I’ve done one ‘commission’ quilt for my Mom, with my Dad footing the bill for materials and some extra thrown in. My boss has also requested a quilt next year after her trip to New Zealand (her home) and she brings some more supplies back. If the job sounds interesting or I really want to do it anyway, I accept and work out a price. Maybe if I stop working full time and can split my time between work sewing and fun sewing, I’ll consider selling some of my creations. For now, I’ll just keep doing what I’m doing. 🙂

  4. Yvonne, I applaud you for taking on the challenge of selling your quilts and other items. My husband has been successful at selling a few of my quilts to people on the internet after he has posted pictures and bragging about my latest accomplishment. I have made it clear to him that he must make sure these people understand that I am not a professional and I do make mistakes; therefore, there is absolutely no garauntee the quilt will last any amount of time. My husband and a few other family members are really pushing for me to start an Etsy store, but oh my goodness, it is extremely hard to make things to sell, make things for charity, make things for family and make things for myself. You know that I am disabled and can not work, well I also am not a quick quilter either. LOL. So, I do not know what will happen there. As always, I enjoy reading your posts and trying to contribute when asked I also feel that sharing a subject like this is always a great idea because new people are always searching for information and everyone’s selling adventure is valuable information for someone to consider whether good or bad. Have a wonderful creative day!

  5. Helen says:

    For myself , I sew for fun , I’m not accomplished enough to sell but wish those that do well . I enjoy those bloggers who are friendly , fun and include the personal . Those who are just a sales pitch or perfect don’t appeal to me. I do however enjoy the pattern development and tutorials you do. Have to go ,got a new pfaff today and I have to go play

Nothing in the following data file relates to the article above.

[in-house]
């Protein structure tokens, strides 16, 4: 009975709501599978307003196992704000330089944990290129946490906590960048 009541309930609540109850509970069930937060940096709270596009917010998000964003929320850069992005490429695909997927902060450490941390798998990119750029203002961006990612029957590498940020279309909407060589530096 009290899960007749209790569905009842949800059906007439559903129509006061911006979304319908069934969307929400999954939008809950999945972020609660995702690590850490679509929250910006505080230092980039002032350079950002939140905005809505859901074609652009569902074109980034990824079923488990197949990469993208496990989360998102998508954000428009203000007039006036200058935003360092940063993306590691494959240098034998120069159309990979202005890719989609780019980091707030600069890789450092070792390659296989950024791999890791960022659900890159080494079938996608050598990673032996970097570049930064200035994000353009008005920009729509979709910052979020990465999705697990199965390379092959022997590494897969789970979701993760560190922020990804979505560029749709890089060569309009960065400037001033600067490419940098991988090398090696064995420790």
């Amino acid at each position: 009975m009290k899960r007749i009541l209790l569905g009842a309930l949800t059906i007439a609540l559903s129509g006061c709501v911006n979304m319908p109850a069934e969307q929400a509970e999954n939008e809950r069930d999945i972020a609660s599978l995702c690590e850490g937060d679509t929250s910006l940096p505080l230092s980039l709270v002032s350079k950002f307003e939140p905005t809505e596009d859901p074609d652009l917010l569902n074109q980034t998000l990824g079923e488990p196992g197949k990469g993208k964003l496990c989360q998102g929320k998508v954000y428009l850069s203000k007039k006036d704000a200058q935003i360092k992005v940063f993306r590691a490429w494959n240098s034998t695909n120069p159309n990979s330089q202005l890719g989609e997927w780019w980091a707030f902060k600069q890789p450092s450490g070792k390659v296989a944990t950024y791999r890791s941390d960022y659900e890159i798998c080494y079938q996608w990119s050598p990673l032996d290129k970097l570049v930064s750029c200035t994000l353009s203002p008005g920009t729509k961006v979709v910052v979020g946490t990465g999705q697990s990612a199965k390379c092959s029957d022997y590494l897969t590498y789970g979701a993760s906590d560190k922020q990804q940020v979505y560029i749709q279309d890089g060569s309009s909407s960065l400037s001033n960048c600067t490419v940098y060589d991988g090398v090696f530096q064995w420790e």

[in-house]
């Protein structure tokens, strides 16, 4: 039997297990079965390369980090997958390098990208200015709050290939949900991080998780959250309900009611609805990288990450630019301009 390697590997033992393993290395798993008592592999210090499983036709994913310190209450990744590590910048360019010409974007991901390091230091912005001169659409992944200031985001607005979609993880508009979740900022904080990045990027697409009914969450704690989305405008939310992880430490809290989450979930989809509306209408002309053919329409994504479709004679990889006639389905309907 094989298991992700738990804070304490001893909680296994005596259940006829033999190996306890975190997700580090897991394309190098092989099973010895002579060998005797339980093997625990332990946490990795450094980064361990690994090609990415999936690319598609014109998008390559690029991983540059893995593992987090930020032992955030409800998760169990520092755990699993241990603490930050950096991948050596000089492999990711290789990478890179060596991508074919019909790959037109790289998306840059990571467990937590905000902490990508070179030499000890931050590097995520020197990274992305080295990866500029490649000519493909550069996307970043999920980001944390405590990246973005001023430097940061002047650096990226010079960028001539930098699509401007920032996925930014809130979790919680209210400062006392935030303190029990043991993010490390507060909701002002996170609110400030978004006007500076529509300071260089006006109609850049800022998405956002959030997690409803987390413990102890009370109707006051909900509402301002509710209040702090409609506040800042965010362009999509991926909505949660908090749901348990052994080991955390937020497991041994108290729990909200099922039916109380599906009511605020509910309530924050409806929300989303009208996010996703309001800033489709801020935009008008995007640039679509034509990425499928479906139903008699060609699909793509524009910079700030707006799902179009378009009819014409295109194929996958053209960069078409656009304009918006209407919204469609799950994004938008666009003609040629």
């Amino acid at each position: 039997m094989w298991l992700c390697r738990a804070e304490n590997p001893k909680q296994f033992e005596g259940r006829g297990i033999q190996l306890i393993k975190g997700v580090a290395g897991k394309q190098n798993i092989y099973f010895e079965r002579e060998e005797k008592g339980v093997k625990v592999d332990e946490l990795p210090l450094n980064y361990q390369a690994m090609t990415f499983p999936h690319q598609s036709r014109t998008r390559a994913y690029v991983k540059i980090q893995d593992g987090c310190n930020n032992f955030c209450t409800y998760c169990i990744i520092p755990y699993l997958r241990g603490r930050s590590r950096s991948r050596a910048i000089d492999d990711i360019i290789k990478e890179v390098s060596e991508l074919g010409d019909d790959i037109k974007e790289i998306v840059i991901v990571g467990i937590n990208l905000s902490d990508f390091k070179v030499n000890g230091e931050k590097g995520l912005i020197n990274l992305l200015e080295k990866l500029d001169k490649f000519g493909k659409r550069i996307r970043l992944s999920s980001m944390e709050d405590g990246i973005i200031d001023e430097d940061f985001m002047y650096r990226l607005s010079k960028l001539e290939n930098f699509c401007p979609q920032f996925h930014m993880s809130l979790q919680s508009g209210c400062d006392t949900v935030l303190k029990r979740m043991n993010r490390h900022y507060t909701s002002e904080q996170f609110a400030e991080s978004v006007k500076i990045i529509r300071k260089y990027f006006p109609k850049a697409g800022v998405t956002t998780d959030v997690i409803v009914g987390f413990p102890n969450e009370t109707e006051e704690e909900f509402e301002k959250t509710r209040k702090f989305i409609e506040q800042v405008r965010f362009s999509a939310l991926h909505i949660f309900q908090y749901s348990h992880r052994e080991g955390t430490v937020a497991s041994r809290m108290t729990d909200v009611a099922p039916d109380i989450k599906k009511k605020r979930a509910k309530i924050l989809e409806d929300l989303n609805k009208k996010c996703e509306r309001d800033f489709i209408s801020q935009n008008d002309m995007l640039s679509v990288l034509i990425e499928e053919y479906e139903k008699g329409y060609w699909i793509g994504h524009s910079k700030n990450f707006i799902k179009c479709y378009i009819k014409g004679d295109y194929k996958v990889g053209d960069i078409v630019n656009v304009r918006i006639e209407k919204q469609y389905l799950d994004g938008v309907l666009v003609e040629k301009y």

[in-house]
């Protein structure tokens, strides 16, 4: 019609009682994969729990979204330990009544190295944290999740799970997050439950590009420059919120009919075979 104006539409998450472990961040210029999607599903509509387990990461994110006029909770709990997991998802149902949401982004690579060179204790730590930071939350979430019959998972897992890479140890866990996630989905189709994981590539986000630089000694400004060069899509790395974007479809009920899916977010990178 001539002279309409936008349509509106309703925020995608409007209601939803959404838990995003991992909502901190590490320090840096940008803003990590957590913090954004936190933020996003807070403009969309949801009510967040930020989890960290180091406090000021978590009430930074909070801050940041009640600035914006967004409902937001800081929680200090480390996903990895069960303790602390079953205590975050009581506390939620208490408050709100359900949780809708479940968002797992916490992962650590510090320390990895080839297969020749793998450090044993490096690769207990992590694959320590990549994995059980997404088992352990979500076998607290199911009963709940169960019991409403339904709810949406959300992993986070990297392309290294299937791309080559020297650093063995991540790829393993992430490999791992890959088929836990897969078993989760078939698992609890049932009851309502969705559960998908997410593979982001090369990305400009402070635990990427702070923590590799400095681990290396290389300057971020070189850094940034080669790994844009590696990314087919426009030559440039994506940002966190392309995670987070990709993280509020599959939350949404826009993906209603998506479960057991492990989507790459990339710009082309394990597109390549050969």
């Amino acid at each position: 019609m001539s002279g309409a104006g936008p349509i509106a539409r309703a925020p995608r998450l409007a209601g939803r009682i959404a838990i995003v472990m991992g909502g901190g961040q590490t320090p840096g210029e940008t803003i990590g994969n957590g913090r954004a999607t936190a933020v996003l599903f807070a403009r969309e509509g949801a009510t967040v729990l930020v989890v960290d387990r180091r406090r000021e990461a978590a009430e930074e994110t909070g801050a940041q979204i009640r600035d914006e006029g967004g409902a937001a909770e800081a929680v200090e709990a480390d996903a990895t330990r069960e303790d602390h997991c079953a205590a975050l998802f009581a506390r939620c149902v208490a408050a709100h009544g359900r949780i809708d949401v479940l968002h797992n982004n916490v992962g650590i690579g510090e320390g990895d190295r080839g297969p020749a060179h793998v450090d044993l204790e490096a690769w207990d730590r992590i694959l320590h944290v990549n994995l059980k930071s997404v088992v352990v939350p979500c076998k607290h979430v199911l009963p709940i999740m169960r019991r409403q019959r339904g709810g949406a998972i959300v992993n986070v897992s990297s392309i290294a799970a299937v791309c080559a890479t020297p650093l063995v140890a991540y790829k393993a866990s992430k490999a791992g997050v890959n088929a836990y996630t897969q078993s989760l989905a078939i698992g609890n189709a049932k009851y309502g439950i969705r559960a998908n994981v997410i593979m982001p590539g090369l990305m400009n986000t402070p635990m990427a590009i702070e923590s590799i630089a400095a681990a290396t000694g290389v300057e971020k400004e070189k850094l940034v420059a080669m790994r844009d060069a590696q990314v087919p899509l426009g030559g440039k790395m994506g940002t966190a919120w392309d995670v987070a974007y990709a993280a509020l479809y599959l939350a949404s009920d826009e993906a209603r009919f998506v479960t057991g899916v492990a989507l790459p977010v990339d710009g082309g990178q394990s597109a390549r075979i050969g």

6. Lisa says:

    Like Helen I don’t think I am accomplished enough to sell and like some others I don’t feel I have enough time at present. I enjoy the discussion however as you never know what may be around the corner.

  7. Rochelle says:

    Hi Yvonne. I find this a thought provoking subject. I’ve come up with a lot of reasons not to make quilts to sell. They include: time, being able to do a professional job; taking the fun out of something I really love to do. Perhaps though, the biggest thing is having someone look at my quilt and judge it. I’ve entered a couple of quilts in a quilt show and find that diminishes my enjoyment of the project. So perhaps it is better not to sell for me. I’ve gifted quilts and donate regularly to a local organization. After all, my family only wants/needs so many quilts.

  8. carolegoldquilts says:

    It’s tough to set up shop and try to sell things. I haven’t done so, and am not sure I will. (Though, maybe…maybe some little things that aren’t too pricey would sell before Christmas.)